• Growing horses (protein-rich)

  • Adult horses (varying recipes depending on workload)

  • Seniors (easier to chew and digest)

Of course, your horse’s lifestyle and activity levels will also play a big role in selecting the right grain. Sedentary mature animals have much lower energy and protein requirements than competitive equine athletes (see chart below) who expend a lot of energy and lose minerals through sweat on a daily basis.

Horse Hay

Most barns will feed a type of hay called grass mix. This is commonly a blend of orchard grass and timothy grass species, though the exact makeup of your hay bales can vary based on season and region. A grass mix is a safe, suitable hay option for most horses.

If you’re trying to add fuel to your horse’s ration, legume hay alfalfa is a good source of protein, which the horse’s body can convert into energy.

On the other hand, you may choose to feed a low nutritional-quality grass hay to a horse that needs to lose weight or be on a low-carb diet for health reasons, while also using a hay net to slow down their hay intake.

Regardless of the nutritional quality of hay, any forage you bring to the barn should be of good overall quality—meaning free of mold or debris. Hay should smell fresh and sweet, have a green color, and contain leaves—not just stems.

Horse Feeding Chart

This horse feed chart outlines the basic daily nutrient requirements of mature horses:

Horse feeding chart

As a general rule, a horse should eat at least 1.5–2% of their body weight in hay or grass daily, regardless of their energy needs.

Depending on their unique metabolism and workload, a horse may be able to meet all of their dietary needs with forage alone or they may need concentrates to supplement their diet. The only way to truly know your hay’s nutritional content is to send a sample to a lab for testing.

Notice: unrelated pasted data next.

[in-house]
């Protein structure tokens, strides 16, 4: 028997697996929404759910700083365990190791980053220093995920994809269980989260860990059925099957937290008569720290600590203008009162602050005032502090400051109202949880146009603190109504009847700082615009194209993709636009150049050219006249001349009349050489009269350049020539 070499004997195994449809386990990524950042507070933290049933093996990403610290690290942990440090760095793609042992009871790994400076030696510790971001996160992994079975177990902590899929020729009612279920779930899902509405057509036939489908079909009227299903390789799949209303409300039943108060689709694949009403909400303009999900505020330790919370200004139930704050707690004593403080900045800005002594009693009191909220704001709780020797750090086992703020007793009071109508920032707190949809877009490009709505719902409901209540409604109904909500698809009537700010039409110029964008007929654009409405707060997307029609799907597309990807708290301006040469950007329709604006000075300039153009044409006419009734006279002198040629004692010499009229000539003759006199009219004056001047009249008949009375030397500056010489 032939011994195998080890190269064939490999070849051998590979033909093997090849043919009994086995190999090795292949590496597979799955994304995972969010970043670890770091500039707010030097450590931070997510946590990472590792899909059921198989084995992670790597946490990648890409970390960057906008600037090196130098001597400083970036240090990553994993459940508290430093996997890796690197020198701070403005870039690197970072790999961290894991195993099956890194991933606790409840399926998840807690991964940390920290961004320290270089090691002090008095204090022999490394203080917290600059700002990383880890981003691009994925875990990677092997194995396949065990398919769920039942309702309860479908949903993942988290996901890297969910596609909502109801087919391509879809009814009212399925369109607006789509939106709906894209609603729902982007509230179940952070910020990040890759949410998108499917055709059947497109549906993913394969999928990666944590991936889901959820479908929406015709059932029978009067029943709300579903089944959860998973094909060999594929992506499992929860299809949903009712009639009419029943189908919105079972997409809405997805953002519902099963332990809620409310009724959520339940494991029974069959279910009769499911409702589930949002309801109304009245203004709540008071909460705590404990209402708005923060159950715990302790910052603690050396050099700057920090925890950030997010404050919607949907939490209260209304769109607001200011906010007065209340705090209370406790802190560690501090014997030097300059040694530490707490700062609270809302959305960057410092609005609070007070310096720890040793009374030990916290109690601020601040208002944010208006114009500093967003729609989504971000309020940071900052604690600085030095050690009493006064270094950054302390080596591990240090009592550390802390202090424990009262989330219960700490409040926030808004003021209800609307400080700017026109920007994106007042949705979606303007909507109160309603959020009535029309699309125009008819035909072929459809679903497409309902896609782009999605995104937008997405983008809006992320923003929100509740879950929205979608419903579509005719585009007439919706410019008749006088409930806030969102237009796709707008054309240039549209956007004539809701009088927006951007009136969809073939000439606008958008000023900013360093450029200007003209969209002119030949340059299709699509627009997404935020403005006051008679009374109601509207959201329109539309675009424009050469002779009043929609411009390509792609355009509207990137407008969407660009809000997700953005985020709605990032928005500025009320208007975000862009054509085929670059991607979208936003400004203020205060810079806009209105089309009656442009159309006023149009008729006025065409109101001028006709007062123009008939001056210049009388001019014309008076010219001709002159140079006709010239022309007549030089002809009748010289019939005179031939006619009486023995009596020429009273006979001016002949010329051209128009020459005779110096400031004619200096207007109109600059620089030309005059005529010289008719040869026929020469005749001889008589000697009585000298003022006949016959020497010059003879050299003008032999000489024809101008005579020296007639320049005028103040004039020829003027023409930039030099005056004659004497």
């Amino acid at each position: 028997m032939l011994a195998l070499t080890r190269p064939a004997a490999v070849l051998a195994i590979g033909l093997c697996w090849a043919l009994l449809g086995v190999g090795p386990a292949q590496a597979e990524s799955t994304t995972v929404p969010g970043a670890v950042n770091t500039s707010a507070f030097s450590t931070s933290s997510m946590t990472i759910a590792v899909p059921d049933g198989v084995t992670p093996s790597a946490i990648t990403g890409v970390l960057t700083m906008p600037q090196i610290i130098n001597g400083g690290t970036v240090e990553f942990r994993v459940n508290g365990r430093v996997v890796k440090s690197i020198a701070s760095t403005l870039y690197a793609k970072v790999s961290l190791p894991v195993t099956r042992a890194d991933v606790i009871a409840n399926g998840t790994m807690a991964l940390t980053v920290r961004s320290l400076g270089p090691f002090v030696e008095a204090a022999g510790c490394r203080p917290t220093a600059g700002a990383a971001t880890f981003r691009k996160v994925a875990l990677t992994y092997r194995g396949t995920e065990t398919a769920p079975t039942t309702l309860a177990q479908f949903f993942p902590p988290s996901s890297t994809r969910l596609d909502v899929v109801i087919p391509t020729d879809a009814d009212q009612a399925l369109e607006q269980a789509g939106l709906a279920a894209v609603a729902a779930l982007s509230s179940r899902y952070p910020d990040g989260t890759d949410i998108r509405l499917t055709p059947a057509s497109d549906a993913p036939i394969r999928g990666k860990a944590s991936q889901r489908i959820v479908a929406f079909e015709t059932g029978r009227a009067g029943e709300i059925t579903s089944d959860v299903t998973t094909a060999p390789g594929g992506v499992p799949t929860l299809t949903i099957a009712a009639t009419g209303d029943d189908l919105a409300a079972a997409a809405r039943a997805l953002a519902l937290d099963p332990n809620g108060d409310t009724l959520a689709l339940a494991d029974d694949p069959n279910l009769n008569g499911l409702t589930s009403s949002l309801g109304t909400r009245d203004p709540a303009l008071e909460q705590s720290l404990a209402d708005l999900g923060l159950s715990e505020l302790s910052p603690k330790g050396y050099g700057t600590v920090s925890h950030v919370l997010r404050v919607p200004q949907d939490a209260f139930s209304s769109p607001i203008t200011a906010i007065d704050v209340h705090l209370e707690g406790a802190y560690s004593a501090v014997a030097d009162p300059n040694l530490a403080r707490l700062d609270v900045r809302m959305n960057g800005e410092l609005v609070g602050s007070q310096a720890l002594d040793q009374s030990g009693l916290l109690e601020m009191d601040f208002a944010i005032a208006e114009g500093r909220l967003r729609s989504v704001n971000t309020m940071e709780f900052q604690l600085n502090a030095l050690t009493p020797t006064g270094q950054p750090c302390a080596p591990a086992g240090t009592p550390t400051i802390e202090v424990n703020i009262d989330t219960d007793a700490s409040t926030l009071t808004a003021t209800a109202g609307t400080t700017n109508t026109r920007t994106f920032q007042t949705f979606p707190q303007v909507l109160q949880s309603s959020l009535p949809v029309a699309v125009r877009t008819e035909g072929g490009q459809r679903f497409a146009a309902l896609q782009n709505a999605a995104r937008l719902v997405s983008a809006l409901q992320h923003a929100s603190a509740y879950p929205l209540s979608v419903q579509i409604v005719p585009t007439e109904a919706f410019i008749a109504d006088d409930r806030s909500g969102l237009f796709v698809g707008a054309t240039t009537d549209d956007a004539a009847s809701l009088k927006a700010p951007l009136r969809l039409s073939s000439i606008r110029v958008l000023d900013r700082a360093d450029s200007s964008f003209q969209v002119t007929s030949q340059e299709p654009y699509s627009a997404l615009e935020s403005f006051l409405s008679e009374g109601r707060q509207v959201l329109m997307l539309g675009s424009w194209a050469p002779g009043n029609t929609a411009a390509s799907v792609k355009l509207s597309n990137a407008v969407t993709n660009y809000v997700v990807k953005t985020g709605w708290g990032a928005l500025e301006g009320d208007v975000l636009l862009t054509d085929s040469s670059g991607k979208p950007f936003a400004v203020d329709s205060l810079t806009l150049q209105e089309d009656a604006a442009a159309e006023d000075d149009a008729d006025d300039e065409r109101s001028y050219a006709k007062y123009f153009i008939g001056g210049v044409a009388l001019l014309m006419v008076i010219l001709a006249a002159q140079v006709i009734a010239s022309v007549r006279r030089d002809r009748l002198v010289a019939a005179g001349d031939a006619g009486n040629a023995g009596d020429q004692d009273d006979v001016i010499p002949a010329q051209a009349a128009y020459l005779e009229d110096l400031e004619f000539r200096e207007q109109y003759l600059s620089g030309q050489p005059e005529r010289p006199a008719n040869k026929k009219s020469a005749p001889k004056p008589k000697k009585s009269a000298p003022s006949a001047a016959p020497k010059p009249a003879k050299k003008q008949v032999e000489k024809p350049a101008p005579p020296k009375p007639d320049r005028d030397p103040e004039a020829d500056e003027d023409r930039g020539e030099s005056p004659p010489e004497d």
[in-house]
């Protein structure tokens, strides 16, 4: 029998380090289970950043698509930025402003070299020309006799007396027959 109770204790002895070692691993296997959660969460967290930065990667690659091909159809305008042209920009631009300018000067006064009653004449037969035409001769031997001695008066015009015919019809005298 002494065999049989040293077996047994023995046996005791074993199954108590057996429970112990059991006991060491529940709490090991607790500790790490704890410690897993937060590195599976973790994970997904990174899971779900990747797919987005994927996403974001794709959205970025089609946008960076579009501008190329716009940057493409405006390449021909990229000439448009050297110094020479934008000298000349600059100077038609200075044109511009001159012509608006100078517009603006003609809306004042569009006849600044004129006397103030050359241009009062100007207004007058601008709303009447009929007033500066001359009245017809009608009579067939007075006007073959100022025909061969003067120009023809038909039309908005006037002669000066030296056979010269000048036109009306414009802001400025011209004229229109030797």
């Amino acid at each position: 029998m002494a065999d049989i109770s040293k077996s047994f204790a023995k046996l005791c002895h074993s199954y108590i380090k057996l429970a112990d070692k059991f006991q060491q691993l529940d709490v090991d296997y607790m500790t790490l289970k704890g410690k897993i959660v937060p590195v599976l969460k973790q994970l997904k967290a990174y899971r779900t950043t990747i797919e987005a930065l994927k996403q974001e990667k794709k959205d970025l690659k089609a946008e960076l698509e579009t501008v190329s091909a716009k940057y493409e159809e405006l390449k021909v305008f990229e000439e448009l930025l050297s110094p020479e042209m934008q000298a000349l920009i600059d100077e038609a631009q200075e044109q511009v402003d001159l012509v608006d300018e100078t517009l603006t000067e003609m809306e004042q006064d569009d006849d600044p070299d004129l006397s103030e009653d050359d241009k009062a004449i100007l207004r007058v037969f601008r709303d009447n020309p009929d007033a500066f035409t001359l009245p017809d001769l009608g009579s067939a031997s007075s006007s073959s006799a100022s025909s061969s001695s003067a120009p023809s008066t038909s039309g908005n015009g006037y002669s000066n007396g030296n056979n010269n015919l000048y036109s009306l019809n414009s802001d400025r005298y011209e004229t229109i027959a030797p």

If your horse does need grain, split it up into small portions fed throughout the day. The amount of concentrates you need to feed depends on the particular product’s nutritional content (check the feed label). That said, always keep individual meals under 5 pounds to help reduce your horse’s risk of developing colic.

Any nutritional supplements that a horse needs are commonly mixed into the grain bucket at feeding time.

How Often Should You Feed a Horse?

Having evolved as roaming herbivores, horses have digestive tracts designed to “trickle feed,” which means ingesting small amounts of forage all day long. Free-choice forage is ideal.

When it comes to grain, keeping a regular feeding schedule and gradually making any necessary adjustments is very important, as sudden diet changes can also cause colic.

Excessive feeding—especially of horse feeds high in starch and sugar, like grass and grain—may lead to or worsen:

On the flip side, not giving your horse enough forage can lead to weight loss and behaviors such as cribbing and windsucking due to stress and boredom.

Lack of forage is also linked to stomach ulcers and reduced gut motility, which can both lead to colic.

The bottom line is that horse-friendly feeding regimens include providing free access to forage and dividing grain meals into small portions fed throughout the day. For questions about your horse’s own feeding regimen, always consult with your primary veterinarian.


Nutrient Requirements of Horses, 6th revised edition. National Research Council. 2007. National Academies Press, Washington DC.

Julliand V, Leblond, A. Risk factors associated with colic in horses. Veterinary Research. ResearchGate. 2002.

Blikslager A. Colic Prevention to Avoid Colic Surgery: A Surgeon's Perspective. Elsevier. Journal of Equine Veterinary Science. 2019.


Lucile Vigouroux, BS, MSc


Lucile Vigouroux, BS, MSc